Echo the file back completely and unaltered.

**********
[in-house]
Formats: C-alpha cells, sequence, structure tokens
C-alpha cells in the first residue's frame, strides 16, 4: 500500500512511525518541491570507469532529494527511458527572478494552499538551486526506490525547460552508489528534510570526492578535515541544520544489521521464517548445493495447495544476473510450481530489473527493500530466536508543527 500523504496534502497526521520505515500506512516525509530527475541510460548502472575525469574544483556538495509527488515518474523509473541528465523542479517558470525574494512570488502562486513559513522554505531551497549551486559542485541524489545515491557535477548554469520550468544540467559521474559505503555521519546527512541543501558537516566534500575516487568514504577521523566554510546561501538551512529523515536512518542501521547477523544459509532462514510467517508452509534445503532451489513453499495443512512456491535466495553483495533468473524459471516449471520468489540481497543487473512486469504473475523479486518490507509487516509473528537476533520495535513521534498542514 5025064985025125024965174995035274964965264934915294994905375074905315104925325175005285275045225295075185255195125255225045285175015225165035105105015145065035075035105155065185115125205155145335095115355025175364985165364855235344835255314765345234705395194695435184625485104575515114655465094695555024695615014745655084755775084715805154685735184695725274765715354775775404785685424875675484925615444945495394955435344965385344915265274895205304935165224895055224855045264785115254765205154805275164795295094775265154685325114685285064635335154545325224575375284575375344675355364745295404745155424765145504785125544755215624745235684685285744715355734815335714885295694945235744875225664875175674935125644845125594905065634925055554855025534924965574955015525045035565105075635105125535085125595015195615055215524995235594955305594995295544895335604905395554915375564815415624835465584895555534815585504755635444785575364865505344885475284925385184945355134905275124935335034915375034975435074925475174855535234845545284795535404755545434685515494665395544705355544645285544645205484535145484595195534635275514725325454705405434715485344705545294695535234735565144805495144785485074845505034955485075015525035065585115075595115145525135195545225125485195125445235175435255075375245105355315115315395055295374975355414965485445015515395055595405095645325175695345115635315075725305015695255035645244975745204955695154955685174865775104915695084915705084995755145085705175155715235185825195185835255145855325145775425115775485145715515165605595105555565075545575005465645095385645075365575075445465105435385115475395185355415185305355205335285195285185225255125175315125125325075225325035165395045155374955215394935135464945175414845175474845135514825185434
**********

[in-house]
Formats: C-alpha cells, sequence, structure tokens
C-alpha cells in the first residue's frame, strides 16, 4: 500500500512511525518541491570507469532529494527511458527572478494552499538551486526506490525547460552508489528534510570526492578535515541544520544489521521464517548445493495447495544476473510450481530489473527493500530466536508543527 500523504496534502497526521520505515500506512516525509530527475541510460548502472575525469574544483556538495509527488515518474523509473541528465523542479517558470525574494512570488502562486513559513522554505531551497549551486559542485541524489545515491557535477548554469520550468544540467559521474559505503555521519546527512541543501558537516566534500575516487568514504577521523566554510546561501538551512529523515536512518542501521547477523544459509532462514510467517508452509534445503532451489513453499495443512512456491535466495553483495533468473524459471516449471520468489540481497543487473512486469504473475523479486518490507509487516509473528537476533520495535513521534498542514 5025064985025125024965174995035274964965264934915294994905375074905315104925325175005285275045225295075185255195125255225045285175015225165035105105015145065035075035105155065185115125205155145335095115355025175364985165364855235344835255314765345234705395194695435184625485104575515114655465094695555024695615014745655084755775084715805154685735184695725274765715354775775404785685424875675484925615444945495394955435344965385344915265274895205304935165224895055224855045264785115254765205154805275164795295094775265154685325114685285064635335154545325224575375284575375344675355364745295404745155424765145504785125544755215624745235684685285744715355734815335714885295694945235744875225664875175674935125644845125594905065634925055554855025534924965574955015525045035565105075635105125535085125595015195615055215524995235594955305594995295544895335604905395554915375564815415624835465584895555534815585504755635444785575364865505344885475284925385184945355134905275124935335034915375034975435074925475174855535234845545284795535404755545434685515494665395544705355544645285544645205484535145484595195534635275514725325454705405434715485344705545294695535234735565144805495144785485074845505034955485075015525035065585115075595115145525135195545225125485195125445235175435255075375245105355315115315395055295374975355414965485445015515395055595405095645325175695345115635315075725305015695255035645244975745204955695154955685174865775104915695084915705084995755145085705175155715235185825195185835255145855325145775425115775485145715515165605595105555565075545575005465645095385645075365575075445465105435385115475395185355415185305355205335285195285185225255125175315125125325075225325035165395045155374955215394935135464945175414845175474845135514825185434